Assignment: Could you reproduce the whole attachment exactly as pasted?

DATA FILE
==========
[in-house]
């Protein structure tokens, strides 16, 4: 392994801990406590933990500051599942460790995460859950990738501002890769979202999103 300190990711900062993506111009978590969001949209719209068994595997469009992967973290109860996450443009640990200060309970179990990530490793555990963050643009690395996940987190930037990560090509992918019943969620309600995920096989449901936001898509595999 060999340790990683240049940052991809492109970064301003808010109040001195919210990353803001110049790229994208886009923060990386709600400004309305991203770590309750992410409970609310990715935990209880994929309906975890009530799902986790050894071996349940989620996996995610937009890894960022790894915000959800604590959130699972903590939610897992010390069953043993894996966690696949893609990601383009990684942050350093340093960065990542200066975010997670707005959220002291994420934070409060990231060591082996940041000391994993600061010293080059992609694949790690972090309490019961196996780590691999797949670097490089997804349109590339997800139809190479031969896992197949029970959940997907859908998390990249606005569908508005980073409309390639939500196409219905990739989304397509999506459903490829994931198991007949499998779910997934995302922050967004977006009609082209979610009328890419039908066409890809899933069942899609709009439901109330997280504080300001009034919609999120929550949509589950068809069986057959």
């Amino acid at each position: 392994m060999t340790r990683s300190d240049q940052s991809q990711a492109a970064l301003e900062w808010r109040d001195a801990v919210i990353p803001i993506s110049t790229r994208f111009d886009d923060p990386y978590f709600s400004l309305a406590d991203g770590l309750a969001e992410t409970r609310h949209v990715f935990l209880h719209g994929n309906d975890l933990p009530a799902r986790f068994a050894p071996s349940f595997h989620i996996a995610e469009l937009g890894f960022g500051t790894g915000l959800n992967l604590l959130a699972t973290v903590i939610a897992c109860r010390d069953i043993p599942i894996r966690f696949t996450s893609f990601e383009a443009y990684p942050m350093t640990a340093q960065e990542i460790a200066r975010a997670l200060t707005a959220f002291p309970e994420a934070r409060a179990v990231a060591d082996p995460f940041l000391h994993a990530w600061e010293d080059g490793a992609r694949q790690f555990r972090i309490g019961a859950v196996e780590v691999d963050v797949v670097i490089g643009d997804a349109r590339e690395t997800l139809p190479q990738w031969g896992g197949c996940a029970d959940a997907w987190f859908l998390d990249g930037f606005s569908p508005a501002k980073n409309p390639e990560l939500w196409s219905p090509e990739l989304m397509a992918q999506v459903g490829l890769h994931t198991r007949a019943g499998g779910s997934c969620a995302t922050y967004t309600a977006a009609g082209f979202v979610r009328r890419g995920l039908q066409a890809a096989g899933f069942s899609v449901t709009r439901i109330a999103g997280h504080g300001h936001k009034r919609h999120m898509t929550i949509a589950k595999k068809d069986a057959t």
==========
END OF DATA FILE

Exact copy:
[in-house]
């Protein structure tokens, strides 16, 4: 392994801990406590933990500051599942460790995460859950990738501002890769979202999103 300190990711900062993506111009978590969001949209719209068994595997469009992967973290109860996450443009640990200060309970179990990530490793555990963050643009690395996940987190930037990560090509992918019943969620309600995920096989449901936001898509595999 060999340790990683240049940052991809492109970064301003808010109040001195919210990353803001110049790229994208886009923060990386709600400004309305991203770590309750992410409970609310990715935990209880994929309906975890009530799902986790050894071996349940989620996996995610937009890894960022790894915000959800604590959130699972903590939610897992010390069953043993894996966690696949893609990601383009990684942050350093340093960065990542200066975010997670707005959220002291994420934070409060990231060591082996940041000391994993600061010293080059992609694949790690972090309490019961196996780590691999797949670097490089997804349109590339997800139809190479031969896992197949029970959940997907859908998390990249606005569908508005980073409309390639939500196409219905990739989304397509999506459903490829994931198991007949499998779910997934995302922050967004977006009609082209979610009328890419039908066409890809899933069942899609709009439901109330997280504080300001009034919609999120929550949509589950068809069986057959």
């Amino acid at each position: 392994m060999t340790r990683s300190d240049q940052s991809q990711a492109a970064l301003e900062w808010r109040d001195a801990v919210i990353p803001i993506s110049t790229r994208f111009d886009d923060p990386y978590f709600s400004l309305a406590d991203g770590l309750a969001e992410t409970r609310h949209v990715f935990l209880h719209g994929n309906d975890l933990p009530a799902r986790f068994a050894p071996s349940f595997h989620i996996a995610e469009l937009g890894f960022g500051t790894g915000l959800n992967l604590l959130a699972t973290v903590i939610a897992c109860r010390d069953i043993p599942i894996r966690f696949t996450s893609f990601e383009a443009y990684p942050m350093t640990a340093q960065e990542i460790a200066r975010a997670l200060t707005a959220f002291p309970e994420a934070r409060a179990v990231a060591d082996p995460f940041l000391h994993a990530w600061e010293d080059g490793a992609r694949q790690f555990r972090i309490g019961a859950v196996e780590v691999d963050v797949v670097i490089g643009d997804a349109r590339e690395t997800l139809p190479q990738w031969g896992g197949c996940a029970d959940a997907w987190f859908l998390d990249g930037f606005s569908p508005a501002k980073n409309p390639e990560l939500w196409s219905p090509e990739l989304m397509a992918q999506v459903g490829l890769h994931t198991r007949a019943g499998g779910s997934c969620a995302t922050y967004t309600a977006a009609g082209f979202v979610r009328r890419g995920l039908q066409a890809a096989g899933f069942s899609v449901t709009r439901i109330a999103g997280h504080g300001h936001k009034r919609h999120m898509t929550i949509a589950k595999k068809d069986a057959t």